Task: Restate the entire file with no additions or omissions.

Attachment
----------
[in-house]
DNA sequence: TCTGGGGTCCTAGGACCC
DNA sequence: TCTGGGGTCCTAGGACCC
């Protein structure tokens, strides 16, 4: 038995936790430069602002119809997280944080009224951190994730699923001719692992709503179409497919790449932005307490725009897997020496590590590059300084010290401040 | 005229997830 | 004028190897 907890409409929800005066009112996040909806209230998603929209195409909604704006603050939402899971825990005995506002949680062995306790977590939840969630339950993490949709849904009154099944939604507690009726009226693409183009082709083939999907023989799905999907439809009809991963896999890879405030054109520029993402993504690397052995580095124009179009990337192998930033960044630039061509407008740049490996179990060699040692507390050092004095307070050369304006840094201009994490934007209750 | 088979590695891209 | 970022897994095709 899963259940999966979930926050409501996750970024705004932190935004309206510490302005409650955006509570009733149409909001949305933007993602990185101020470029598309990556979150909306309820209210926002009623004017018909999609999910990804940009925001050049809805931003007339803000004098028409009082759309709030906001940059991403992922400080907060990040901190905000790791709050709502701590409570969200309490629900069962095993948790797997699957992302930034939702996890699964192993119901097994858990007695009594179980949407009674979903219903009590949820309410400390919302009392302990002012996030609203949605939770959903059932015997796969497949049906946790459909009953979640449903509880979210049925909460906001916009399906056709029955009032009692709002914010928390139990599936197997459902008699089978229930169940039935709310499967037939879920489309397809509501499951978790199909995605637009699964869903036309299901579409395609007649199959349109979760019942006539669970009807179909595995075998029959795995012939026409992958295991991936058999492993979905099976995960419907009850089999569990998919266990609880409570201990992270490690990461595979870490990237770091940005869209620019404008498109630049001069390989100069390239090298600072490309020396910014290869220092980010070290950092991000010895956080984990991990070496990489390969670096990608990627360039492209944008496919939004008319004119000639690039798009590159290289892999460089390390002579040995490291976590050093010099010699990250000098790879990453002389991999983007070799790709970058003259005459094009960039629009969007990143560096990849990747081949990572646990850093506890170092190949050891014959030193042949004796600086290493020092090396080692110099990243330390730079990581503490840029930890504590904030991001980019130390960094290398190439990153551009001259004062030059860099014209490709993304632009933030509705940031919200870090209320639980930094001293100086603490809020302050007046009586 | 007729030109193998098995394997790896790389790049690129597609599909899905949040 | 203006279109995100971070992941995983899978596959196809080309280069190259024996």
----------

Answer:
[in-house]
DNA sequence: TCTGGGGTCCTAGGACCC
DNA sequence: TCTGGGGTCCTAGGACCC
């Protein structure tokens, strides 16, 4: 038995936790430069602002119809997280944080009224951190994730699923001719692992709503179409497919790449932005307490725009897997020496590590590059300084010290401040 | 005229997830 | 004028190897 907890409409929800005066009112996040909806209230998603929209195409909604704006603050939402899971825990005995506002949680062995306790977590939840969630339950993490949709849904009154099944939604507690009726009226693409183009082709083939999907023989799905999907439809009809991963896999890879405030054109520029993402993504690397052995580095124009179009990337192998930033960044630039061509407008740049490996179990060699040692507390050092004095307070050369304006840094201009994490934007209750 | 088979590695891209 | 970022897994095709 899963259940999966979930926050409501996750970024705004932190935004309206510490302005409650955006509570009733149409909001949305933007993602990185101020470029598309990556979150909306309820209210926002009623004017018909999609999910990804940009925001050049809805931003007339803000004098028409009082759309709030906001940059991403992922400080907060990040901190905000790791709050709502701590409570969200309490629900069962095993948790797997699957992302930034939702996890699964192993119901097994858990007695009594179980949407009674979903219903009590949820309410400390919302009392302990002012996030609203949605939770959903059932015997796969497949049906946790459909009953979640449903509880979210049925909460906001916009399906056709029955009032009692709002914010928390139990599936197997459902008699089978229930169940039935709310499967037939879920489309397809509501499951978790199909995605637009699964869903036309299901579409395609007649199959349109979760019942006539669970009807179909595995075998029959795995012939026409992958295991991936058999492993979905099976995960419907009850089999569990998919266990609880409570201990992270490690990461595979870490990237770091940005869209620019404008498109630049001069390989100069390239090298600072490309020396910014290869220092980010070290950092991000010895956080984990991990070496990489390969670096990608990627360039492209944008496919939004008319004119000639690039798009590159290289892999460089390390002579040995490291976590050093010099010699990250000098790879990453002389991999983007070799790709970058003259005459094009960039629009969007990143560096990849990747081949990572646990850093506890170092190949050891014959030193042949004796600086290493020092090396080692110099990243330390730079990581503490840029930890504590904030991001980019130390960094290398190439990153551009001259004062030059860099014209490709993304632009933030509705940031919200870090209320639980930094001293100086603490809020302050007046009586 | 007729030109193998098995394997790896790389790049690129597609599909899905949040 | 203006279109995100971070992941995983899978596959196809080309280069190259024996």